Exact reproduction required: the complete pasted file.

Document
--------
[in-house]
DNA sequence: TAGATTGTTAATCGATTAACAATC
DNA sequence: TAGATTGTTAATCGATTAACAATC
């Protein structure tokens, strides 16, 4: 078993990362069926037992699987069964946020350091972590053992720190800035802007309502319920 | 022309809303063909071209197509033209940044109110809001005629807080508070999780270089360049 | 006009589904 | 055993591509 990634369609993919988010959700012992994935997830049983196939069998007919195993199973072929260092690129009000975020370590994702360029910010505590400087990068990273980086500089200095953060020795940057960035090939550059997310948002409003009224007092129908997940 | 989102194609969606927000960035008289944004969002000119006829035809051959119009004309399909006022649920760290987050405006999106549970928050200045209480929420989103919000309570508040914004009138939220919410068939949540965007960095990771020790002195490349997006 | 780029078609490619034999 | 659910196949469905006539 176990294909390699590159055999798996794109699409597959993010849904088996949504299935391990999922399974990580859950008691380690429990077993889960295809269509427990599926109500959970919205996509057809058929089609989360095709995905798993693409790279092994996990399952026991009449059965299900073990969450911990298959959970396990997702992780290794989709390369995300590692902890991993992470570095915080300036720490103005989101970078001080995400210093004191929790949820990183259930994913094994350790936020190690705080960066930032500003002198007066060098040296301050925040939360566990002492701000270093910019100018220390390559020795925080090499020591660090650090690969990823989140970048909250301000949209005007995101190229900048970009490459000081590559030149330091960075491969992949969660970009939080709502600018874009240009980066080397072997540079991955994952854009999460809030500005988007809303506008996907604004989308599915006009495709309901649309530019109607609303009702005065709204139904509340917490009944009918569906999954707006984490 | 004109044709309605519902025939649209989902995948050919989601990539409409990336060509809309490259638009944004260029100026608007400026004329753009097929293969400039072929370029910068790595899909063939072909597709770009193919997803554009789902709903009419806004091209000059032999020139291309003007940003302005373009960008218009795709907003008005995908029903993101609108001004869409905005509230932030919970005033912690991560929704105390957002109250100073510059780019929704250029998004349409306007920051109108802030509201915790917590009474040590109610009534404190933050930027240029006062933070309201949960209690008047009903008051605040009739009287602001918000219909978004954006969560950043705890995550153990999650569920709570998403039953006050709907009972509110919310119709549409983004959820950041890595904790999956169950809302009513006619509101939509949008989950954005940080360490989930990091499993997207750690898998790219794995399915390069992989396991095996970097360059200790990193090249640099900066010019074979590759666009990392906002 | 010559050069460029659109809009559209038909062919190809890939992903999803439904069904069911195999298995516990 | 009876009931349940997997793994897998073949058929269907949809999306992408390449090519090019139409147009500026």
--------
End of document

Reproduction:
[in-house]
DNA sequence: TAGATTGTTAATCGATTAACAATC
DNA sequence: TAGATTGTTAATCGATTAACAATC
């Protein structure tokens, strides 16, 4: 078993990362069926037992699987069964946020350091972590053992720190800035802007309502319920 | 022309809303063909071209197509033209940044109110809001005629807080508070999780270089360049 | 006009589904 | 055993591509 990634369609993919988010959700012992994935997830049983196939069998007919195993199973072929260092690129009000975020370590994702360029910010505590400087990068990273980086500089200095953060020795940057960035090939550059997310948002409003009224007092129908997940 | 989102194609969606927000960035008289944004969002000119006829035809051959119009004309399909006022649920760290987050405006999106549970928050200045209480929420989103919000309570508040914004009138939220919410068939949540965007960095990771020790002195490349997006 | 780029078609490619034999 | 659910196949469905006539 176990294909390699590159055999798996794109699409597959993010849904088996949504299935391990999922399974990580859950008691380690429990077993889960295809269509427990599926109500959970919205996509057809058929089609989360095709995905798993693409790279092994996990399952026991009449059965299900073990969450911990298959959970396990997702992780290794989709390369995300590692902890991993992470570095915080300036720490103005989101970078001080995400210093004191929790949820990183259930994913094994350790936020190690705080960066930032500003002198007066060098040296301050925040939360566990002492701000270093910019100018220390390559020795925080090499020591660090650090690969990823989140970048909250301000949209005007995101190229900048970009490459000081590559030149330091960075491969992949969660970009939080709502600018874009240009980066080397072997540079991955994952854009999460809030500005988007809303506008996907604004989308599915006009495709309901649309530019109607609303009702005065709204139904509340917490009944009918569906999954707006984490 | 004109044709309605519902025939649209989902995948050919989601990539409409990336060509809309490259638009944004260029100026608007400026004329753009097929293969400039072929370029910068790595899909063939072909597709770009193919997803554009789902709903009419806004091209000059032999020139291309003007940003302005373009960008218009795709907003008005995908029903993101609108001004869409905005509230932030919970005033912690991560929704105390957002109250100073510059780019929704250029998004349409306007920051109108802030509201915790917590009474040590109610009534404190933050930027240029006062933070309201949960209690008047009903008051605040009739009287602001918000219909978004954006969560950043705890995550153990999650569920709570998403039953006050709907009972509110919310119709549409983004959820950041890595904790999956169950809302009513006619509101939509949008989950954005940080360490989930990091499993997207750690898998790219794995399915390069992989396991095996970097360059200790990193090249640099900066010019074979590759666009990392906002 | 010559050069460029659109809009559209038909062919190809890939992903999803439904069904069911195999298995516990 | 009876009931349940997997793994897998073949058929269907949809999306992408390449090519090019139409147009500026």